If your trust or school needs support monitoring your remote learning provision and the wellbeing of your whole-school community, our free bundle of pupil, parent, and staff long and pulse surveys and can be accessed here.

March 11, 2020Comments are off for this post.

Parent survey about the Coronavirus (Covid-19)

In response to the threat, our survey design team with guidance from educators globally has designed a simple set of questions you can ask your parents to understand their readiness for a home schooling scenario and where they may need support.

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January 20, 2020Comments are off for this post.

Self-assessment for staff wellbeing

Why did we bother to create a tool for self-assessing staff wellbeing — a topic that has been on Head Teachers’ minds forever? What is the difference between self-assessment and simply thinking about a problem?

This blog post will cover 3 ways self-assessment can add value to solving a problem — through adding structure, generating conversation, and identifying gaps in evidence.

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October 25, 2019Comments are off for this post.

“Working with Edurio has helped us harness the power of national benchmarking”

In the first year of Edurio’s Staff Retention project, Brook Learning Trust (BLT) ran the Staff Wellbeing and Working Conditions Survey in two of its three academies.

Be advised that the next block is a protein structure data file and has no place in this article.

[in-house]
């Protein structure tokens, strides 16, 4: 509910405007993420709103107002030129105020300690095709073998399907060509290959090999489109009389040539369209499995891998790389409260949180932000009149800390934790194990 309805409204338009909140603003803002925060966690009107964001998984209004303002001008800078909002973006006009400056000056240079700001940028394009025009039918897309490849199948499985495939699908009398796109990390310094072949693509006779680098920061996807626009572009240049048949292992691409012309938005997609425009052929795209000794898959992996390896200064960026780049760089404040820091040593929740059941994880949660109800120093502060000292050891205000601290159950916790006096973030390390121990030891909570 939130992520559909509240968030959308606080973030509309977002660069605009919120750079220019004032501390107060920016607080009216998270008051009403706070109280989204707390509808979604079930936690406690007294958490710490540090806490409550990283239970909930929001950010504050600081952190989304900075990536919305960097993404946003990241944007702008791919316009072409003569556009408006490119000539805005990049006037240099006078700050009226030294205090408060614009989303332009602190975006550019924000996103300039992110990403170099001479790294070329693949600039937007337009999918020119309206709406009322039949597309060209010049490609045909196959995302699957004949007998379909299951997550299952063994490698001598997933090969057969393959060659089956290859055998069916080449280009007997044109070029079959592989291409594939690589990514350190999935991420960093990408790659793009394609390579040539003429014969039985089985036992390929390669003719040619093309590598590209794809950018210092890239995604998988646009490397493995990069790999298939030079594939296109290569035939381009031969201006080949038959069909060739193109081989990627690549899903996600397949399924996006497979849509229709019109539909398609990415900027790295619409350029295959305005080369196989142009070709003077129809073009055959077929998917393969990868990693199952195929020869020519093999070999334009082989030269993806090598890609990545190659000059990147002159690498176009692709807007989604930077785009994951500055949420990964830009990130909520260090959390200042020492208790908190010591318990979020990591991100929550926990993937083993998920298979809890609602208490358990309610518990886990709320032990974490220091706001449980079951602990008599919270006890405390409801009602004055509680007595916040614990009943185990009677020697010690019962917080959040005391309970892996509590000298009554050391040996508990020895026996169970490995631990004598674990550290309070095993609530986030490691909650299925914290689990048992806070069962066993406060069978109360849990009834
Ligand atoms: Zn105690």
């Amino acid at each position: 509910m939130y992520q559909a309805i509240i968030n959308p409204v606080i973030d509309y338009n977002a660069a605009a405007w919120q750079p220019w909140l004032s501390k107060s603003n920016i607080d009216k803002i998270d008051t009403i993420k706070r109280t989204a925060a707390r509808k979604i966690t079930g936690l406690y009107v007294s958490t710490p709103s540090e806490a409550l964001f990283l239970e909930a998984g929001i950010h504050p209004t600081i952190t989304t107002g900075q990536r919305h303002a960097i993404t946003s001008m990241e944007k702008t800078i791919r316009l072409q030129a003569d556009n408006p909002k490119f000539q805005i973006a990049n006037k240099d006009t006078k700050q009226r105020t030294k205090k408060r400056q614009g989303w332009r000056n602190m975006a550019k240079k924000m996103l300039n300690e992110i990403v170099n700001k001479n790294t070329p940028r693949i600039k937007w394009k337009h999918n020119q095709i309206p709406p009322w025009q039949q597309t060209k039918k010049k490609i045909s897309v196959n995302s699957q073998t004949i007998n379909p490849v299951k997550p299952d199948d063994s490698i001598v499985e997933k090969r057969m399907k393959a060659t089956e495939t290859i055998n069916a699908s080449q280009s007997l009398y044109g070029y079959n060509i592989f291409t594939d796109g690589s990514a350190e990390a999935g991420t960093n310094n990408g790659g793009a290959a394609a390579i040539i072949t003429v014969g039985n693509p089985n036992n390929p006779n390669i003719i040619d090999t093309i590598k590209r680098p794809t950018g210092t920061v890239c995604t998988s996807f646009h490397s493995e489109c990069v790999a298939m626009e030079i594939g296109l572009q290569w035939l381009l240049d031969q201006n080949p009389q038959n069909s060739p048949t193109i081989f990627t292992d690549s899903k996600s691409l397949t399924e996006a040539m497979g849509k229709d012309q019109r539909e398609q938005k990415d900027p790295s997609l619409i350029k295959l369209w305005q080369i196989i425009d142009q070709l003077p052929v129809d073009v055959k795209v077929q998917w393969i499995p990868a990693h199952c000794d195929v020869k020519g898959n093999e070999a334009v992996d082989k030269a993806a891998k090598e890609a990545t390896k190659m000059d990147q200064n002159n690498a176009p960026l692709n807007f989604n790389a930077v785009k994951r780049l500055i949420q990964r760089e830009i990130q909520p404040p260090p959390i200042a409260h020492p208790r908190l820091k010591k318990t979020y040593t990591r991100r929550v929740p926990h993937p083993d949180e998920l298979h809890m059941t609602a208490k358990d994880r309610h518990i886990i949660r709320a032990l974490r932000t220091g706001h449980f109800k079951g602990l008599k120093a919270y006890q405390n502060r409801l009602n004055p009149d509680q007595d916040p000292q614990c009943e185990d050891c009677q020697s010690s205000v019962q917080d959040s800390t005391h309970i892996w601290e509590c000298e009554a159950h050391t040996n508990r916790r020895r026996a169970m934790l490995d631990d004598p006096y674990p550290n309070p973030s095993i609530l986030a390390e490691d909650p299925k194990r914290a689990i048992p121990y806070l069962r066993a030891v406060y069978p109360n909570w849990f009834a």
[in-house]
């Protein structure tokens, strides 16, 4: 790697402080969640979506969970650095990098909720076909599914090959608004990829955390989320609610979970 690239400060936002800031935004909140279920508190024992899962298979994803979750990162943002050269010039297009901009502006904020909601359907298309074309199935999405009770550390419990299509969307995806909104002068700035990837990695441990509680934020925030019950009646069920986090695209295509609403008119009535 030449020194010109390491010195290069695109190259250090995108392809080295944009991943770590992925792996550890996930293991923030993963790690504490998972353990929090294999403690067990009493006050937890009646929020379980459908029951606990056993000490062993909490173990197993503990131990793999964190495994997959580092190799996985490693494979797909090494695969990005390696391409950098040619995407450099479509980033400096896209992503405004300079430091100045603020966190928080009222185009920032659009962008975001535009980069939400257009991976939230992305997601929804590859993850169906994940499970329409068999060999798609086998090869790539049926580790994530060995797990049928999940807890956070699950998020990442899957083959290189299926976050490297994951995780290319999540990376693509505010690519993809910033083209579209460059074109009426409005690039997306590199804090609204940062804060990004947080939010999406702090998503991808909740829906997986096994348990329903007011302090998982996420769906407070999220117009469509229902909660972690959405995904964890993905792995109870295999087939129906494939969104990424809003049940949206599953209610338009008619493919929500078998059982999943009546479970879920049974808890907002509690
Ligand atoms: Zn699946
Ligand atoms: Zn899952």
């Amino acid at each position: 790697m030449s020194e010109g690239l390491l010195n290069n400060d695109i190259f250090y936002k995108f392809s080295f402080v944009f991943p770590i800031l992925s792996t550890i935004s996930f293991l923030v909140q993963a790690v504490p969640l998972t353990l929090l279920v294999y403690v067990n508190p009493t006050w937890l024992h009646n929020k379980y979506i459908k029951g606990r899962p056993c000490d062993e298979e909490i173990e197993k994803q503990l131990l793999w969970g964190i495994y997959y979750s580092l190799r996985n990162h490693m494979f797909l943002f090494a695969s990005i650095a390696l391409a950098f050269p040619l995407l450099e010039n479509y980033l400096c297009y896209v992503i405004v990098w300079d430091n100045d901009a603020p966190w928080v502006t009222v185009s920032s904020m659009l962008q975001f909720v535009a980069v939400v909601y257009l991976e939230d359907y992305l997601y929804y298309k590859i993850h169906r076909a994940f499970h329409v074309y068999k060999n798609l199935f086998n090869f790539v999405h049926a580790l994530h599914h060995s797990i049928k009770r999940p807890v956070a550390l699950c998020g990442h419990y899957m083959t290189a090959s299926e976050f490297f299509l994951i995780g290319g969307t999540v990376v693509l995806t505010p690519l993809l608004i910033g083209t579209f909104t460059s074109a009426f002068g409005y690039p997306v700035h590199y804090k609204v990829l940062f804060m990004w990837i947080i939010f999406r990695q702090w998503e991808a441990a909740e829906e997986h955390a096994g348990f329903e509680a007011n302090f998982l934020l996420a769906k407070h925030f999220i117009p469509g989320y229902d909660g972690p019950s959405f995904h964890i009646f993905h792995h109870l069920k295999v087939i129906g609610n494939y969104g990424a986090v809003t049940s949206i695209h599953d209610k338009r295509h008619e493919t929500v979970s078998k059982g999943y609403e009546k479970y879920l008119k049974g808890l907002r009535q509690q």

What convinced the team at BLT to participate in the first year of a brand new research project? 

We asked Education Director Nicola Taylor. Her answer:

‘’Working with an external partner on important research that serves a bigger purpose... The schools who participated in the Edurio survey were able to benefit from additional rigour in the design and application of the survey as well as the quality of feedback and analysis received following its completion.’’

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June 25, 2019Comments are off for this post.

TALIS 2018 and Staff Retention in Schools

Last week, the OECD released results from its latest Teaching and Learning International Survey (TALIS). This was the third time the OECD surveyed teachers and school principals worldwide to gather information on key aspects of the teaching profession and what schools and policy makers can do to strengthen it.

In England, 2376 lower secondary teachers and 157 principals completed the TALIS 2018 questionnaire. We were very eager to read the initial findings as just last month, Edurio published the first findings from our own Staff Wellbeing and Working Conditions Survey that involved more than 10,000 school staff in 322 schools and 23 multi-academy trusts across England.